BLM materials not political, permitted at work, special counsel says
- By Nathan Abse
- Jul 20, 2020
The Office of Special Counsel has clarified the federal government’s take on federal employees having or displaying Black Lives Matter paraphernalia in the federal workplace.
Its finding? BLM is not a political organization -- or even linked to a single such entity at all -- and so literature or other materials displaying the organization’s name or slogans is not, in itself, a violation of the Hatch Act, which restricts federal employee conduct with respect to partisan political activity.
The office issued the new guidance both on BLM and a related organization or set of organizations, the Black Lives Matter Global Network (BLMGN).
“BLM is a ‘hot-button’ issue and both politically and culturally salient,” the OSC wrote in its guidance, updated and released July 14. “But BLM terminology is issue-based, not a campaign slogan.”
“Therefore, using BLM terminology, without more, is not political activity,” OSC concluded. “BLMGN does not meet any of the criteria for classification as a partisan political group. Therefore, BLMGN is not a partisan political group, and employees are not prohibited from wearing or displaying BLMGN paraphernalia in the workplace.”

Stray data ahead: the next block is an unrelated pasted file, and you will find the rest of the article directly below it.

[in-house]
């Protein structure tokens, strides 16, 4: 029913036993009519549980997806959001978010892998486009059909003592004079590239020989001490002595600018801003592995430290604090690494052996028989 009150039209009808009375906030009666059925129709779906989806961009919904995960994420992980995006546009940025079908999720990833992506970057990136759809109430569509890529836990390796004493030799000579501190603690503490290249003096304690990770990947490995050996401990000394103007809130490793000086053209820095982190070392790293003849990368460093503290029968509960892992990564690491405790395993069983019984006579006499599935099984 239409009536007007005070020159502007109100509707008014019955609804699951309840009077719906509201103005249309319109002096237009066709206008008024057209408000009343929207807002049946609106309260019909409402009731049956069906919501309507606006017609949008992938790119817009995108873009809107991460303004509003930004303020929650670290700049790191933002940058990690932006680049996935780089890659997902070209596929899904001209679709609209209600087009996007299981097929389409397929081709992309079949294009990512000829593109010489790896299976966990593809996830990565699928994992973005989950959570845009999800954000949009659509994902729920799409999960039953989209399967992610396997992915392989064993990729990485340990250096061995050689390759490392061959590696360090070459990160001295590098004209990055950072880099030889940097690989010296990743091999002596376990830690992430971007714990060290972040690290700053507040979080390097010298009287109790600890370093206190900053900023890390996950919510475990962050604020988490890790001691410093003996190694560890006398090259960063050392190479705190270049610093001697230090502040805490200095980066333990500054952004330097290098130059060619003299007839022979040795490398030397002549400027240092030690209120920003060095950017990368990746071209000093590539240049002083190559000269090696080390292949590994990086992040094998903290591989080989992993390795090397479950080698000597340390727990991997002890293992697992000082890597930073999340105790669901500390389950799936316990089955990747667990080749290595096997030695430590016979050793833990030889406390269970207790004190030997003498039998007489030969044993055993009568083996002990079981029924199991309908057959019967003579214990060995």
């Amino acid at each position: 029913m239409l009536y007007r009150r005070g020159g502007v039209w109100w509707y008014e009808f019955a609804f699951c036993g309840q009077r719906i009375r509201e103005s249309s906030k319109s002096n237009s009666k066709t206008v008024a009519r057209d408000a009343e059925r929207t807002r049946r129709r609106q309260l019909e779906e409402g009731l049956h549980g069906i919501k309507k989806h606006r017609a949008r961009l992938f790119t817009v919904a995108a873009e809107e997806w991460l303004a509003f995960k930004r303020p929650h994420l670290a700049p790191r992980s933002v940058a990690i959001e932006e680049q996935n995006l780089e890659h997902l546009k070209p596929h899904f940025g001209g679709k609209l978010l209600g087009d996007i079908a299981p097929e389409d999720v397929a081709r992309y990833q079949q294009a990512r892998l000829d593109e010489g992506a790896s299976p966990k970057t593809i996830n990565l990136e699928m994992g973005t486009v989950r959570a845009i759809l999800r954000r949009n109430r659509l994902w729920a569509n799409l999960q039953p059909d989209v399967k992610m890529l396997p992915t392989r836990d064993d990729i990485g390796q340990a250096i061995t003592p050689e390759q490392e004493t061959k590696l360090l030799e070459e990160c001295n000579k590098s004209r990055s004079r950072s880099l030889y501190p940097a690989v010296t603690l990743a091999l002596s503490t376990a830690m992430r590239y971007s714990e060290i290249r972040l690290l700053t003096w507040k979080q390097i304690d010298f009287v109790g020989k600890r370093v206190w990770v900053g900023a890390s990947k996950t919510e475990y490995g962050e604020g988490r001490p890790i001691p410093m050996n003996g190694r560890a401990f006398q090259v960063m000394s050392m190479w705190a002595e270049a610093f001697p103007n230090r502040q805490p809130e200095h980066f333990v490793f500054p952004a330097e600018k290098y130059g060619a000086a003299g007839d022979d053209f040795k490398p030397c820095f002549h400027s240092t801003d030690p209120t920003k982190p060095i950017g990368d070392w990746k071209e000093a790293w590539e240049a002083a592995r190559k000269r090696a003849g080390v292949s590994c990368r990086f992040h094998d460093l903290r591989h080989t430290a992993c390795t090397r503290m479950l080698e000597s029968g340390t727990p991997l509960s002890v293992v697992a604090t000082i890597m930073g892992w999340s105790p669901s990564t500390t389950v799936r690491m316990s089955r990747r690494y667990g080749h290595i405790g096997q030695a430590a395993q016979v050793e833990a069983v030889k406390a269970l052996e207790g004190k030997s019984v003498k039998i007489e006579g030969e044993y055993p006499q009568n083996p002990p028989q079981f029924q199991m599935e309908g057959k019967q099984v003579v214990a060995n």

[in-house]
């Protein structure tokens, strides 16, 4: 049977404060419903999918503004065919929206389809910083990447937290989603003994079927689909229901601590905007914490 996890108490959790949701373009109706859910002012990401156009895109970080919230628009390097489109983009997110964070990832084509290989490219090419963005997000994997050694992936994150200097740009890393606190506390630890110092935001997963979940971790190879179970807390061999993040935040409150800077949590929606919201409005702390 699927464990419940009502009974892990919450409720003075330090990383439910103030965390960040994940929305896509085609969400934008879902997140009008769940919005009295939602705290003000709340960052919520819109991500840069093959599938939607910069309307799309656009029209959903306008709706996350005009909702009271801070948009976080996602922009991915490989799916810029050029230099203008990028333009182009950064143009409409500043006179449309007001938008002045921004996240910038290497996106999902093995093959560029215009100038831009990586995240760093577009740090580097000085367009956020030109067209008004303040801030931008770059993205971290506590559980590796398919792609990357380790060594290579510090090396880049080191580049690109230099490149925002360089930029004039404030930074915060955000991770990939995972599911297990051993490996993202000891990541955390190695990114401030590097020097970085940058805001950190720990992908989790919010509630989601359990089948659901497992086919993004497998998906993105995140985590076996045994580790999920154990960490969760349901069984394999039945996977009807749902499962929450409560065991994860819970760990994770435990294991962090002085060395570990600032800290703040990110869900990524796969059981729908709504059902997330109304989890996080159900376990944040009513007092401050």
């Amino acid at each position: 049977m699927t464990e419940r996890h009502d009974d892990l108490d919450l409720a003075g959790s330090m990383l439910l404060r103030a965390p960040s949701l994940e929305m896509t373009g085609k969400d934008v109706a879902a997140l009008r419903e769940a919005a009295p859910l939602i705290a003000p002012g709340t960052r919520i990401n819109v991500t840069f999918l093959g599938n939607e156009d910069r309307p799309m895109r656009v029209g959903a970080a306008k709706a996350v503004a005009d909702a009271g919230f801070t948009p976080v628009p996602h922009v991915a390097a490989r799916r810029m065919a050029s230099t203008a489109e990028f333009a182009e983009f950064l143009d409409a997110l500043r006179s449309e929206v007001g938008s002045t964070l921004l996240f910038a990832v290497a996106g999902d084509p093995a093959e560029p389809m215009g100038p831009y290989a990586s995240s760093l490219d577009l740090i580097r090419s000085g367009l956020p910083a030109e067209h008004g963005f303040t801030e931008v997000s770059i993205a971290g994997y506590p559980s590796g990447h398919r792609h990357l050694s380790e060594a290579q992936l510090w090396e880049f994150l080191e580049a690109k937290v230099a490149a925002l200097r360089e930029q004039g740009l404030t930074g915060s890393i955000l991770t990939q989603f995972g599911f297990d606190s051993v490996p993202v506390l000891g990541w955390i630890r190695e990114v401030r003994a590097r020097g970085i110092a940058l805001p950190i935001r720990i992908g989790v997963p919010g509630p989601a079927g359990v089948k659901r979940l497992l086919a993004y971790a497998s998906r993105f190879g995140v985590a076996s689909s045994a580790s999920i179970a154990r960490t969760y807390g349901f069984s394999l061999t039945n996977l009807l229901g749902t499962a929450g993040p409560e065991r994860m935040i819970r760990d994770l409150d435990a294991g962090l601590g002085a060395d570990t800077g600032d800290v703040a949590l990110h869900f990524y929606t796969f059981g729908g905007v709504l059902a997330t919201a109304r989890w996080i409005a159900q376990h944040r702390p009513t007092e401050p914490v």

In exploring the history behind the names, the OSC guidance called BLM a “social movement” -- something that came into being “organically,” after the phrase became widely used by protesters responding to the killings of several African Americans under disputed circumstances and often perceived flawed investigations or other criminal justice proceedings.
The term originated, the OSC document said, in 2013 and 2014, arising in the aftermath of the killing of Florida teenager Trayvon Martin and the court’s exoneration of the shooter, George Zimmerman.
“The phrase ‘Black Lives Matter’ then became a rallying cry for protesters and organizations seeking to raise awareness of, and respond to, issues associated with racism in the United States,” OSC wrote. “BLM is thus an umbrella term for a constellation of ideas, objectives, and groups. There is no ‘leader’ of the BLM movement.”
Further, OSC found, since BLM and its various advocates are not attached to any particular political party, there is no partisan taint in the use of the term or materials bearing its name.
OSC explicitly noted that its guidance only clears BLM materials and activity with respect to the Hatch Act. Other federal laws or regulations governing federal employees that might be applicable are not included in the guidance.